Subject: Caterpillar
Location: Cape Cod, MA
July 16, 2016 3:14 pm
Just curious what this is. I’ve found a few of them this summer on the trumpet vines growing on my pergola.
Signature: Rick

Plebeian Sphinx Caterpillar

Plebeian Sphinx Caterpillar

Dear Rick,
Had you not included the host plant trumpet vines, we might have had more difficulty identifying what we believe to be a Plebeian Sphinx Caterpillar,
Paratrea plegeja.  Our usual “go to” site for Sphinx Moth identifications, Sphingidae of the Americas, does not have images of the caterpillar.  Then we searched for the family and trumpet vine and we found the Maryland Insect site with a single image of the Plebeian Sphinx Caterpillar.  There are also images on BugGuide, but the caudal horn is blue and the one in your image looks black.  BugGuide lists the species as “uncommon” and lists the larval food plants as:  “Trumpet Creeper (Campsis radicans), Yellow Trumpetbush (Tecoma stans), passionflower (Passiflora spp.), and lilac (Syringa spp.).”   We have written to Bill Oehlke who runs Sphingidae of the Americas for confirmation and we hope you don’t mind if he posts your image to his site as well.  

What's That Bug? does not endorse extermination

Subject: What is this bug?
Location: Southern California
July 16, 2016 8:10 pm
These bugs are common in my house. They look like little crustaceans and they can jump and are tough. What is this bug??
Signature: From Arianna Kenig

Terrestrial Amphipod, possibly

Jumping Bristletail

Dear Arianna,
This one has us a bit stumped.  We are pretty sure it is not a Silverfish, which is pictured on BugGuide.  Furthermore, Silverfish do not jump and they are not tough.  They practically disintegrate when smashed.  This looks more like a Crustacean, and it appears to be a Terrestrial Amphipod, but it does not appear to be a Lawn Shrimp or House Hopper, a usual suspect.  Perhaps one of our readers will have a better idea.  How close are you to the shore?  Where in Southern California are you located?

Correction:  Thanks to Juliet who quickly directed us to Jumping Bristletails on Wikipedia.  We found this matching image on BugGuide.  According to BugGuide:  “short lateral styli (rudimentary appendages) on abdominal segments 2-9; able to jump up to 10 cm by snapping abdomen against ground.”  It was those lateral styli that led us to question if this might be a crustacean.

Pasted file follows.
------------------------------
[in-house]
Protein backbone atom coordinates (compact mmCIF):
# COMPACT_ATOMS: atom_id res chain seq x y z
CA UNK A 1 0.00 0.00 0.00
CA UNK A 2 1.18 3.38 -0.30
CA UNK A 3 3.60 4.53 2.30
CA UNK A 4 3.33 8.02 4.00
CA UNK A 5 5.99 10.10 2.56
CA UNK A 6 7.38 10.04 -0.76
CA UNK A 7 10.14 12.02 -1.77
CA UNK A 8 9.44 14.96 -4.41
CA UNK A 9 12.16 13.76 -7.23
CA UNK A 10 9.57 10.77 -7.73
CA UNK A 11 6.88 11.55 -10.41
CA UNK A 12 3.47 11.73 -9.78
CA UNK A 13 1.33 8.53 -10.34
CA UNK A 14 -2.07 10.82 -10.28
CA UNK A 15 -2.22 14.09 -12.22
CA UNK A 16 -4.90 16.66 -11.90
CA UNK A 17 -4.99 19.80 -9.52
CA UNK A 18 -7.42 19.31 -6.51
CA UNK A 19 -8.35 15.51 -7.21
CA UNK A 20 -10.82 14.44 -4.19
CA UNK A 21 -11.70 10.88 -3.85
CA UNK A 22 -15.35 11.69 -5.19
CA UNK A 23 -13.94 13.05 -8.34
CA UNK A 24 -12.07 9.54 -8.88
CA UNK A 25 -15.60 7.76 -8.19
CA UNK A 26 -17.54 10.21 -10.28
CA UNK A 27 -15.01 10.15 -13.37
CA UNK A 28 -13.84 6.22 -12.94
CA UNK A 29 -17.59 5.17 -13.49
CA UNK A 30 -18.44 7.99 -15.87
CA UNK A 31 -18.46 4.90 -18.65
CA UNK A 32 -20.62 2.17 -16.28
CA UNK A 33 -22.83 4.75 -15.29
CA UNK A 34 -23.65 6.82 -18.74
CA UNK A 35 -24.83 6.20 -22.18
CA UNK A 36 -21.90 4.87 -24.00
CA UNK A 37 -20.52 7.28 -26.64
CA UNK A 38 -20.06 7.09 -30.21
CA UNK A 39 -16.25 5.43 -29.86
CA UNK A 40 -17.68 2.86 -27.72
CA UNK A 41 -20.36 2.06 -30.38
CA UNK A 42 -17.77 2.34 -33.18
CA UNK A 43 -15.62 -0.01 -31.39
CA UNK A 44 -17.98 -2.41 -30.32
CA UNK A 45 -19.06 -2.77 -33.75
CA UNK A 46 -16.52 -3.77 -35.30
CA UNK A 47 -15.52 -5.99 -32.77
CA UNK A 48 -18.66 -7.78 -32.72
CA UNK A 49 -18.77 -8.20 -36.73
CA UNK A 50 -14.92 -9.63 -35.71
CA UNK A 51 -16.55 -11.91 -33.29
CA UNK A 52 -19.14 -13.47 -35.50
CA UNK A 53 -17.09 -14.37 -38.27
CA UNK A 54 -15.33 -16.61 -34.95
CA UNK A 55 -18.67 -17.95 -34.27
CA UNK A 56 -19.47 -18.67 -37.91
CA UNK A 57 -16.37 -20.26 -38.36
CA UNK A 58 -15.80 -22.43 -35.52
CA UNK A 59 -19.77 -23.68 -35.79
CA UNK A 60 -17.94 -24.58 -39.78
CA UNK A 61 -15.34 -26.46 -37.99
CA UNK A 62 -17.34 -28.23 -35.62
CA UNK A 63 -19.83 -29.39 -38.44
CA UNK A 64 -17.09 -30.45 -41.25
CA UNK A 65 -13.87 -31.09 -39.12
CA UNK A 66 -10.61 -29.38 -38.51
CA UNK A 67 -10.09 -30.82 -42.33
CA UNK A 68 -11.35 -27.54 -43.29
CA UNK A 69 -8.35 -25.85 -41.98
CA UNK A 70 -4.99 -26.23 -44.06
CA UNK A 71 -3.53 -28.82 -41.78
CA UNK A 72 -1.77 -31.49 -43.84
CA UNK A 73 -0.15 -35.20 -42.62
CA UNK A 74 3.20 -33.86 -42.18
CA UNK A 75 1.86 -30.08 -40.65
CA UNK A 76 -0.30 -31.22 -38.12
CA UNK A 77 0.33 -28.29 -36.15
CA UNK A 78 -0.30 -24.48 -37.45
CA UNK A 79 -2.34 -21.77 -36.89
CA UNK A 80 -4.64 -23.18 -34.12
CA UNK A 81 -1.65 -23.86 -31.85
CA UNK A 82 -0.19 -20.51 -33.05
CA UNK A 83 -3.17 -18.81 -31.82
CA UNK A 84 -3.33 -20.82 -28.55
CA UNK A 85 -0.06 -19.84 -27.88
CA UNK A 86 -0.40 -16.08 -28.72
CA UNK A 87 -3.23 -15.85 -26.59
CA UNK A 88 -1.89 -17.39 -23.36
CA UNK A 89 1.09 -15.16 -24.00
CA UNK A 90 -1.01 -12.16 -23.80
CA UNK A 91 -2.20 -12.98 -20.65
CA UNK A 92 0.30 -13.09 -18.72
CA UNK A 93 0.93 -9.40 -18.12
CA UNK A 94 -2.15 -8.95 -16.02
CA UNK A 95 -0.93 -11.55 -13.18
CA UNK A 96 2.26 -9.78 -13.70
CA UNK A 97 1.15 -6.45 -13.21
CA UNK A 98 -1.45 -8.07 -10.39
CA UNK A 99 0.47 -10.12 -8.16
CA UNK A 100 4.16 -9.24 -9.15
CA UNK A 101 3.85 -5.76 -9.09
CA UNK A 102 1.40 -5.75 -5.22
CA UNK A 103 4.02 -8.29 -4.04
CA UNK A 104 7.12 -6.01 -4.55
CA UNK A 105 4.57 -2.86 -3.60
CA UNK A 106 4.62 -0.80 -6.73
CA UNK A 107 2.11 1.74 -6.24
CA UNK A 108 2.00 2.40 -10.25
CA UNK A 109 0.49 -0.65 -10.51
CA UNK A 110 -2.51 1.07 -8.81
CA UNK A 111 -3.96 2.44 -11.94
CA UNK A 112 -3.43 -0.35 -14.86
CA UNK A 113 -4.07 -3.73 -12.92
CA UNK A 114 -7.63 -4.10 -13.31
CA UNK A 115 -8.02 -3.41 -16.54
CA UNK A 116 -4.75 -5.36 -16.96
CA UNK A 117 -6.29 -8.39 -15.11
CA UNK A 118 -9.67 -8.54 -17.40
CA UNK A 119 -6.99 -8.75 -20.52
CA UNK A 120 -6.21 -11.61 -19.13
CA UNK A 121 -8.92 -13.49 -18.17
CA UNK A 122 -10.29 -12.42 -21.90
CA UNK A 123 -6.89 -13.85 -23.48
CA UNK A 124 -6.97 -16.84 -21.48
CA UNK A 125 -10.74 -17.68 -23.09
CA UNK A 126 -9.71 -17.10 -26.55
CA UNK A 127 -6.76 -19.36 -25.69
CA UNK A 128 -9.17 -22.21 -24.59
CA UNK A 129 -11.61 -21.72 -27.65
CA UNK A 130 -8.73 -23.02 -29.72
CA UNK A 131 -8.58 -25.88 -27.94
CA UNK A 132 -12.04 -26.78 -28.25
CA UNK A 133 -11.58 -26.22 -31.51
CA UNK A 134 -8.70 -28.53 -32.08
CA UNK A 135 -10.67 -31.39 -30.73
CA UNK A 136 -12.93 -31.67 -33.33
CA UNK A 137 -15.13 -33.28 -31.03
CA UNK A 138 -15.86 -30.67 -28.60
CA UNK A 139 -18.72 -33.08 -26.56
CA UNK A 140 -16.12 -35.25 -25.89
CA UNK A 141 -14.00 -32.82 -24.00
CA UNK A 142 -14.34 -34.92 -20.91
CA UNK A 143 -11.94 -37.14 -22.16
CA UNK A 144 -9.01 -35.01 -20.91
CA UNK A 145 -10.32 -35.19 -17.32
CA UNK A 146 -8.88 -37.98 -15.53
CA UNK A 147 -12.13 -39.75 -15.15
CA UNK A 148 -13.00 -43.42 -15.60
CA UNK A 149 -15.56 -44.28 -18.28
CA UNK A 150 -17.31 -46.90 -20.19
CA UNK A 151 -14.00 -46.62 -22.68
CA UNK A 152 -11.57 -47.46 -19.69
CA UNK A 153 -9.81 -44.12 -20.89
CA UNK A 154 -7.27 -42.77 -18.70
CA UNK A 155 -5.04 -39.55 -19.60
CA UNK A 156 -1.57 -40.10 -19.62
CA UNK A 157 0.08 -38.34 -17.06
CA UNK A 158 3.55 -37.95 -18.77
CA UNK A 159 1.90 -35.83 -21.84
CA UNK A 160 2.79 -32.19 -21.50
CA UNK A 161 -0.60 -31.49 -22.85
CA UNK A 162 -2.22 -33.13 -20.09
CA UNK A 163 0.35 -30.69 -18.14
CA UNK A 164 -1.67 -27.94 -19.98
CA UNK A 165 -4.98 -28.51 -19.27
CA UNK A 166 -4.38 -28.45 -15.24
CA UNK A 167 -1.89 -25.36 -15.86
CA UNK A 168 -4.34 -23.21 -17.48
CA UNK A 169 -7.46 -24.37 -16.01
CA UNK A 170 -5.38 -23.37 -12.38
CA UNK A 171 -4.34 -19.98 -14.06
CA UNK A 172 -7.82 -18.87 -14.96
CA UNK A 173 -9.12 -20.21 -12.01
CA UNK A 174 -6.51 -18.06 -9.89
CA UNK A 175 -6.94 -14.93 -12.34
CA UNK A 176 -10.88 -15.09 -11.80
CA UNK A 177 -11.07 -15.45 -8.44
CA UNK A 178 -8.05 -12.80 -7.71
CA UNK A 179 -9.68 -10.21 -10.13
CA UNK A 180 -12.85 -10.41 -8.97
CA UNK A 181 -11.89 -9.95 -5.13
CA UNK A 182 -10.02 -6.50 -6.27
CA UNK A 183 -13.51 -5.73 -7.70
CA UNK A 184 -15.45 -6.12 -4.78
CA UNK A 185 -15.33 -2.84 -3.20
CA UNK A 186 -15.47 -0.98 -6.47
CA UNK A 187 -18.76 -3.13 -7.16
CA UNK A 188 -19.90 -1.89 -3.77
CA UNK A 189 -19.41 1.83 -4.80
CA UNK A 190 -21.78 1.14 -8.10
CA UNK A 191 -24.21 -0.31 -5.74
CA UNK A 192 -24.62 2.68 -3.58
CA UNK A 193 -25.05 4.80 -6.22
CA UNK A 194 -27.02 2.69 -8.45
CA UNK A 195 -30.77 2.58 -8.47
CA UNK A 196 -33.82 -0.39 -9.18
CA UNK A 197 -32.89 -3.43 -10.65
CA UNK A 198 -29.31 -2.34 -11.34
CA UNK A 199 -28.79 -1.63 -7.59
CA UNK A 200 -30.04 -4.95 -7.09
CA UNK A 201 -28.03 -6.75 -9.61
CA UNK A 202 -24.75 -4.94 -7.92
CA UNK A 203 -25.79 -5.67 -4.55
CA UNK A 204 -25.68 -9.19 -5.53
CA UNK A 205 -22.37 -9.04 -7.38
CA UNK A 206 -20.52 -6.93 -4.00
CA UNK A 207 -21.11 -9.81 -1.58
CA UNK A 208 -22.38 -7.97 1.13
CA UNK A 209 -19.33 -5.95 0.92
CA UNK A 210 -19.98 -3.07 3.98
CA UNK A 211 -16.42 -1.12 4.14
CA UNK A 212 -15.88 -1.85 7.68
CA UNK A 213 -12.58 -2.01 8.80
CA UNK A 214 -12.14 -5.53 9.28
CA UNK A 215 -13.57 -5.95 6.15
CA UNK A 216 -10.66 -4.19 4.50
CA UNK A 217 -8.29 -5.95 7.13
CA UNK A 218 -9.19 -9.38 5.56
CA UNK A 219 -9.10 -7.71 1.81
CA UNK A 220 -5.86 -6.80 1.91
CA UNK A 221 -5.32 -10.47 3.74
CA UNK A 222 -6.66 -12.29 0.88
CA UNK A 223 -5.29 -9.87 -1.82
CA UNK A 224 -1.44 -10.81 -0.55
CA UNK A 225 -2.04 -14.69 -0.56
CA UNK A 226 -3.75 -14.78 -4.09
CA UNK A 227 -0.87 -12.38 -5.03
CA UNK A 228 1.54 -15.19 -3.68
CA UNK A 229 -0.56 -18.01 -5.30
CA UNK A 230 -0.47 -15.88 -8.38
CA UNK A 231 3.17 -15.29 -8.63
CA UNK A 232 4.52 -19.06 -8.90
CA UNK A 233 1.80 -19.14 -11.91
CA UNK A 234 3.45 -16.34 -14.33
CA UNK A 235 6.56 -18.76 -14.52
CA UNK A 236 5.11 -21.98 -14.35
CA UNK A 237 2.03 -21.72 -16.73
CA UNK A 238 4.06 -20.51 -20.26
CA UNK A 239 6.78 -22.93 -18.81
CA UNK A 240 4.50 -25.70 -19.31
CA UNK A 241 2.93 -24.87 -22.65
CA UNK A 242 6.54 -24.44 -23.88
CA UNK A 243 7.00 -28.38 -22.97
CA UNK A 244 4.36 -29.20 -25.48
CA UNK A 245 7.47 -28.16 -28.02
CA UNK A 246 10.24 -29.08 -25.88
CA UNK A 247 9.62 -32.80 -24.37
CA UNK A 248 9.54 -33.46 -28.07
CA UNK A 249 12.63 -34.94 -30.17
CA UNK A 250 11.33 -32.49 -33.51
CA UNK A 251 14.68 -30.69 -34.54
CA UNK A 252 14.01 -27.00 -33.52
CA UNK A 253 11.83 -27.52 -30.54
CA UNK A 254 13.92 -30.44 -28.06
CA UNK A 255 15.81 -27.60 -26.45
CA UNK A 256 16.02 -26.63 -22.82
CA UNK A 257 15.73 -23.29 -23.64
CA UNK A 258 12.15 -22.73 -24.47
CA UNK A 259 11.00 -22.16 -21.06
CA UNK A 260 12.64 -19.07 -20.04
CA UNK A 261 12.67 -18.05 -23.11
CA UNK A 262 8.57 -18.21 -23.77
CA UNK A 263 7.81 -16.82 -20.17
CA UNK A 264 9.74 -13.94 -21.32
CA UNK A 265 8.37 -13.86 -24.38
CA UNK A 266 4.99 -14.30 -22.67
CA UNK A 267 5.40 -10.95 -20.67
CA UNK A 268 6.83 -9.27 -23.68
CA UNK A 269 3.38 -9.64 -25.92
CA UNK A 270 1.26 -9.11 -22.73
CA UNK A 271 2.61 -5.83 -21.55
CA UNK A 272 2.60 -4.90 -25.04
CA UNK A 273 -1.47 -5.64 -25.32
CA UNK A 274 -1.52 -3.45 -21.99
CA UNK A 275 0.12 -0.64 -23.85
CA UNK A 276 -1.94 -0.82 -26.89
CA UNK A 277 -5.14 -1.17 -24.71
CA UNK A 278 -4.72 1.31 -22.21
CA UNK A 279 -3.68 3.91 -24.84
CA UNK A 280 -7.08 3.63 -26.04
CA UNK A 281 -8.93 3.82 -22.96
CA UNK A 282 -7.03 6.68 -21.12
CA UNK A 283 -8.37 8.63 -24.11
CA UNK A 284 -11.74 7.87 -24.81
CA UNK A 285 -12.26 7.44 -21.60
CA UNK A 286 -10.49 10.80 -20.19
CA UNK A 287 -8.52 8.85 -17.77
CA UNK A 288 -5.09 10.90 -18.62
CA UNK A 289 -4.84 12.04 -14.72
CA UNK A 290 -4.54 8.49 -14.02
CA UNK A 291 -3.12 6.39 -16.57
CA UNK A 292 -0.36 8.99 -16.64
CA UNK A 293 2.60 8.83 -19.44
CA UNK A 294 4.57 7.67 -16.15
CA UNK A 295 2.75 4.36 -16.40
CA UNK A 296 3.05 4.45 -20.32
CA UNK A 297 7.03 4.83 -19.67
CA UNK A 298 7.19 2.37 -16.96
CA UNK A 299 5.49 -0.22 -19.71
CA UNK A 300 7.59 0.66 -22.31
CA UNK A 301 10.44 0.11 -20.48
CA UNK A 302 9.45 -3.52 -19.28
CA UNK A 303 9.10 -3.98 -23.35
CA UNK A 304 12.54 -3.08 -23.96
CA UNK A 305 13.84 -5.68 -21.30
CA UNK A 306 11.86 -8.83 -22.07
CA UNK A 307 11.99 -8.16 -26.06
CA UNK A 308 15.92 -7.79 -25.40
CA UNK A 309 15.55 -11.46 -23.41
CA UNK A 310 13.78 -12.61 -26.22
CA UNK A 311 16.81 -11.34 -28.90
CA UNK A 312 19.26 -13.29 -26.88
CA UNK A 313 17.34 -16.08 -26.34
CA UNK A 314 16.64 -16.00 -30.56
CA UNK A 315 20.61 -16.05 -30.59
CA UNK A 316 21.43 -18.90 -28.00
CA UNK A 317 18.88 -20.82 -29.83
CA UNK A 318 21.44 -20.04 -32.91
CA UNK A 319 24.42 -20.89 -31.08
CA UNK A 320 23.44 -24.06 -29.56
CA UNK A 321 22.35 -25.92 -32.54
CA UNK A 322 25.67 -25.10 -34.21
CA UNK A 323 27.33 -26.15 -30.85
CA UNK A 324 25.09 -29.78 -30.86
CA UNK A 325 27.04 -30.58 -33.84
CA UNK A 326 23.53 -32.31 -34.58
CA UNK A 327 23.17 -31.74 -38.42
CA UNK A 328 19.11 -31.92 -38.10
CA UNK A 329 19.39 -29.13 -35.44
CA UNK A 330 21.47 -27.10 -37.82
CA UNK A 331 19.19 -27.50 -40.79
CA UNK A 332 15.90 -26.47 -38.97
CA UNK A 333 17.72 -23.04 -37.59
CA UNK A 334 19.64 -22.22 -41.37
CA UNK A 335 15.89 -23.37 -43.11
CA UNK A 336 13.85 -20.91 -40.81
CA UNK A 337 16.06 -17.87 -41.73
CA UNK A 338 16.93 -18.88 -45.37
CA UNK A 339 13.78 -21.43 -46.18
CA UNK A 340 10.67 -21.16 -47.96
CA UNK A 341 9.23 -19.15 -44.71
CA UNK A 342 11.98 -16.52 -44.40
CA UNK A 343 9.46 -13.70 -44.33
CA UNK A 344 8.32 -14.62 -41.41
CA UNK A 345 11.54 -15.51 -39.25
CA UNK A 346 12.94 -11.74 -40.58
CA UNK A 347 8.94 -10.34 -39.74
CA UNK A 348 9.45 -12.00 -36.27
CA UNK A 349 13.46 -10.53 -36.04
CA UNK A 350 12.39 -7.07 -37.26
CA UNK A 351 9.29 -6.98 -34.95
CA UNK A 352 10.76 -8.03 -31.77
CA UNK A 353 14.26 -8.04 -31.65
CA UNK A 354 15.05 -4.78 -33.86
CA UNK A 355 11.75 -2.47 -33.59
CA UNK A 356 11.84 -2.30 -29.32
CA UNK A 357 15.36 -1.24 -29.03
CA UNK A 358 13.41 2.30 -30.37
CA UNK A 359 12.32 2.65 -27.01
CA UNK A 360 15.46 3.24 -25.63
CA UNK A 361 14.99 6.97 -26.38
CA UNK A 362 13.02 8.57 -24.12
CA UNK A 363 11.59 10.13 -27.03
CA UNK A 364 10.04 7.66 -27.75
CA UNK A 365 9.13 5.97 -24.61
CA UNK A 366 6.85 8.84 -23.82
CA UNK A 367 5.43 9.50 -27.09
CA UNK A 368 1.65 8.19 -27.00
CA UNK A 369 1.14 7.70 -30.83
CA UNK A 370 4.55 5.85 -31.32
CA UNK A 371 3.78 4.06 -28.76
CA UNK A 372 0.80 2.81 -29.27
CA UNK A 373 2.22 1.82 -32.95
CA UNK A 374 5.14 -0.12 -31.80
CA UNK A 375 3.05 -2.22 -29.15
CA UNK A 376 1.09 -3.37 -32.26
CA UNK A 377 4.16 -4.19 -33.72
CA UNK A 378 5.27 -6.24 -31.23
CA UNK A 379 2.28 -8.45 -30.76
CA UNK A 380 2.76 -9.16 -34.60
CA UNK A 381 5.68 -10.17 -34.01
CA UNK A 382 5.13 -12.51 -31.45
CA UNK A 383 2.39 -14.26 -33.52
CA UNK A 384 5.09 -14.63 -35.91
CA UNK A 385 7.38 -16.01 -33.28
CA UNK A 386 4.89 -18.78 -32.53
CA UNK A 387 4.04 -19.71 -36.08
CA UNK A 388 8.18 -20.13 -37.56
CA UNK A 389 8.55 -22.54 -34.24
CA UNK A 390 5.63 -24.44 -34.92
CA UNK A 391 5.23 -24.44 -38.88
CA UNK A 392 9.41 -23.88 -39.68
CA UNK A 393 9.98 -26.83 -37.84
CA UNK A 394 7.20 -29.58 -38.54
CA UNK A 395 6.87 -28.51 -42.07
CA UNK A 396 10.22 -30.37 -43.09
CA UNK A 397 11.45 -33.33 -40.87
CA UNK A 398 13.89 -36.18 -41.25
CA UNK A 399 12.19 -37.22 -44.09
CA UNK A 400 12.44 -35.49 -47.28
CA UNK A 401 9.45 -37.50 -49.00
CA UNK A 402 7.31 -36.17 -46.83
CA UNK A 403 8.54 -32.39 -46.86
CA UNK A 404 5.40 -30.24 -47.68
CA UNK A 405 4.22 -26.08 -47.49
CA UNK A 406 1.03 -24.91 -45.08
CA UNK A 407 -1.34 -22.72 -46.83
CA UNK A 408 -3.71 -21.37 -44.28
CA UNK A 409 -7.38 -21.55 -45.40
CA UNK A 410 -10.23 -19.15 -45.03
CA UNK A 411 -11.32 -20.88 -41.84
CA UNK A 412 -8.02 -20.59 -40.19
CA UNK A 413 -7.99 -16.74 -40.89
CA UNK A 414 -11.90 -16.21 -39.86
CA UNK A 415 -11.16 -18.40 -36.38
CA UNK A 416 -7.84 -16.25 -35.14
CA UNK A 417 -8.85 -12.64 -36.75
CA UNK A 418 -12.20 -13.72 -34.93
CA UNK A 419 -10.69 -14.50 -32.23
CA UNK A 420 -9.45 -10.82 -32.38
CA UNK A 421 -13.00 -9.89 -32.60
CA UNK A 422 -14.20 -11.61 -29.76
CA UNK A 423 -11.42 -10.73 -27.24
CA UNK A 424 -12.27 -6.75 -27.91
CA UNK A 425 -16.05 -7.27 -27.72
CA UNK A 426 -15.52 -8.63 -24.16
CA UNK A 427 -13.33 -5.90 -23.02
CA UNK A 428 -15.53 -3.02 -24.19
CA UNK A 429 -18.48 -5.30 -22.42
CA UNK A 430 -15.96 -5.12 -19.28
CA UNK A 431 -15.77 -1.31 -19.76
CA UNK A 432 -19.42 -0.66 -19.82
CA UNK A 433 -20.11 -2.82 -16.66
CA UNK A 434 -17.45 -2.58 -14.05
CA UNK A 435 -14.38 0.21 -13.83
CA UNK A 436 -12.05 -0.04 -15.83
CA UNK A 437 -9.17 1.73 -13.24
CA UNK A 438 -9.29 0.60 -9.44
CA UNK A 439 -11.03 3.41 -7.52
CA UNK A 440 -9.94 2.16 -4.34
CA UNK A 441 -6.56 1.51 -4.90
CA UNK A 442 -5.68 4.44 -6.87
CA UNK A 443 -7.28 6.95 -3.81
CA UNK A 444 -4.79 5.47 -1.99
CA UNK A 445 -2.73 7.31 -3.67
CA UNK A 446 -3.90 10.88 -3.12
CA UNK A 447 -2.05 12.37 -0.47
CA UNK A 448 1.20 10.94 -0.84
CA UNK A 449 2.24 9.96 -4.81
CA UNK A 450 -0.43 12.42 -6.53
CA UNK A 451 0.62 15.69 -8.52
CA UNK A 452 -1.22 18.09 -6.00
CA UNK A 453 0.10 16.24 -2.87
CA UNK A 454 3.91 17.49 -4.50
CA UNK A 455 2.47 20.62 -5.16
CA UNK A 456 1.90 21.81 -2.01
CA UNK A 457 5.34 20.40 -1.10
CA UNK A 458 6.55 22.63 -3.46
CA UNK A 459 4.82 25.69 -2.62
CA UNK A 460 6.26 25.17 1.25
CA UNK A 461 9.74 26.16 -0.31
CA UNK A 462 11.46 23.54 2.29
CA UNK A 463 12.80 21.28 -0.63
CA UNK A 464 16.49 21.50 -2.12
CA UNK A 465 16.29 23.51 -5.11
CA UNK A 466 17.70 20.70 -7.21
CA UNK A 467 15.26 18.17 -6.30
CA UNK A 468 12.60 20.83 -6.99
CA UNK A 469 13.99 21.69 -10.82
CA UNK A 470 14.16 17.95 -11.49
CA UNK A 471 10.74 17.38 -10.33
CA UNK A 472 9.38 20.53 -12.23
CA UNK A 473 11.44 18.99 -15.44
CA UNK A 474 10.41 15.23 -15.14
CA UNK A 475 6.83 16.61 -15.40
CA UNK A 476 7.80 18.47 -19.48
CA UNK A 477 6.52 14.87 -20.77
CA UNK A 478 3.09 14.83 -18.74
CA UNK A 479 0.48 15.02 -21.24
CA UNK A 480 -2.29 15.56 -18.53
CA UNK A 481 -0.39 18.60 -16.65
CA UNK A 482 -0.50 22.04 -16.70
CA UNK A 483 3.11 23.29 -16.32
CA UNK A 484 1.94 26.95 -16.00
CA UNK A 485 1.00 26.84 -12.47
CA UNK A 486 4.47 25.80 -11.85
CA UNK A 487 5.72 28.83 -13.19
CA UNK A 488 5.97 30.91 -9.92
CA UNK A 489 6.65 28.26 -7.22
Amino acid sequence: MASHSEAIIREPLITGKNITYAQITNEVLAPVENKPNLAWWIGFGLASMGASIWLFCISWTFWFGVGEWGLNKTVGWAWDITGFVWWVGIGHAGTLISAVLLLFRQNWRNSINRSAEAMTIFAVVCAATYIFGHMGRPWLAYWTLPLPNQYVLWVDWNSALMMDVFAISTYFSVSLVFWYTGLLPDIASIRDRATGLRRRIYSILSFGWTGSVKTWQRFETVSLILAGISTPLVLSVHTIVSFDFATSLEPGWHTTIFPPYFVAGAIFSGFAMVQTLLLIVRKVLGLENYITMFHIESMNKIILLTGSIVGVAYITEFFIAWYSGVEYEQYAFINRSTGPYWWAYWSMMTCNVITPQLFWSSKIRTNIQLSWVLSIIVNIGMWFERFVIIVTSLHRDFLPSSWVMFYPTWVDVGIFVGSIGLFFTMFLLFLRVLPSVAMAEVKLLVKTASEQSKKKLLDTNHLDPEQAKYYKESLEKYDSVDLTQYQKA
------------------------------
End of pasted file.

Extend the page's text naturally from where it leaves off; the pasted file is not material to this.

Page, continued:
Subject: Corsair or masked assassin?
Location: Vermont
July 16, 2016 9:23 pm
In Vermont…on my pillow…next to my face…please help me identify!
Signature: Rachael

Probably Masked Hunter

Probably Masked Hunter

Dear Rachael,
In our opinion, this looks more like an adult Masked Hunter than a Black Corsair.  If you compare your individual to this image of a Black Corsair on BugGuide, you see that the latter is a heavier bodied insect with more substantial sucking mouthparts and fleshy pads on the front legs.  The Masked Hunters on BugGuide have more slender legs like your individual.  Additionally, immature lint covered Masked Hunters are frequently found indoors, while Black Corsairs tend to be outdoor insects, though BugGuide indicates they are attracted to lights.  Though neither species is dangerous to humans, they do bite relatively readily if carelessly handled. 

Thank you so much for such a speedy response!  Your site is amazing.
Although now I feel paranoid about bed bugs as it seems the Masked Hunters seek those out…!
My very best,
Rachael

Yes, but they feed on other insects as well, and they will kill any Bed Bugs they find.

What's That Bug? does not endorse extermination

Subject: What kind of bug is this
Location: Muskegon heights Michigan
July 17, 2016 5:59 am
I found this bug in my driveway… i thought maybe a june bug but it looks a little different. .
Signature: Natalie Jager

Grapevine Beetle

Grapevine Beetle

Dear Natalie,
The reason you thought this Grapevine Beetle resembled a June Bug is that both are in the Scarab Beetle family Scarabaeidae.  The Grapevine Beetle was our featured Bug of the Month last month.

Subject: Iridescent Wasp?
Location: Cabot, VT
July 17, 2016 8:03 am
I just found this beautiful wasp-like flying bug, dead in my upstairs window (July). I live in central Vermont, in an old farm house surrounded by cow pastures and woods. We have a small second floor attic space, and I’ve seen both evidence of old wasp nests on the ceiling in there, and live wasps flying out of there. I haven’t seen one like this alive, though. I’ve never seen anything like it, even though I’ve lived in a number of New England farm houses throughout my life. I love your website, and I’m so excited to finally have a bug to send to you!
Signature: Lara

Blue Mud Wasp

Blue Mud Wasp

Dear Lara,
This looks to us like a Blue Mud Wasp,
Chalybion californicum, a species described on BugGuide as:  “A large, active, blue-black wasp with irridescent blue wings. Frequents flowers for nectar and buildings for nest sites.”  BugGuide also states:  “Females construct mud nests in sheltered areas, often under the eaves of buildings, and provision them with spiders. Sometimes refurbishes the nests of other mud-daubers, such as Sceliphron.”

Subject: Giant Wood Wasp??? Or not
Location: Northern Ontario
July 16, 2016 11:44 am
Real curious about the attached bug.
Found it flying they an open wooded area.
Was thinking it might be a Giant Wood Wasp but the long (5-6″)tail made us think otherwise.
Signature: Regards, Teshaun

Stump Stabber

Stump Stabber

Dear Teshaun,
This is a Giant Ichnuemon, Megarhyssa atrata, commonly called a Stump Stabber, and anyone who has ever watched a female Stump Stabber laying eggs might be fooled into thinking it is a Wood Wasp.  Wood Wasps, including the Pigeon Horntail, oviposit or lay eggs on dead and dying trees and the larvae are wood borers.  The Stump Stabber is a parasitoid whose larvae feed on the larvae of Pigeon Horntails.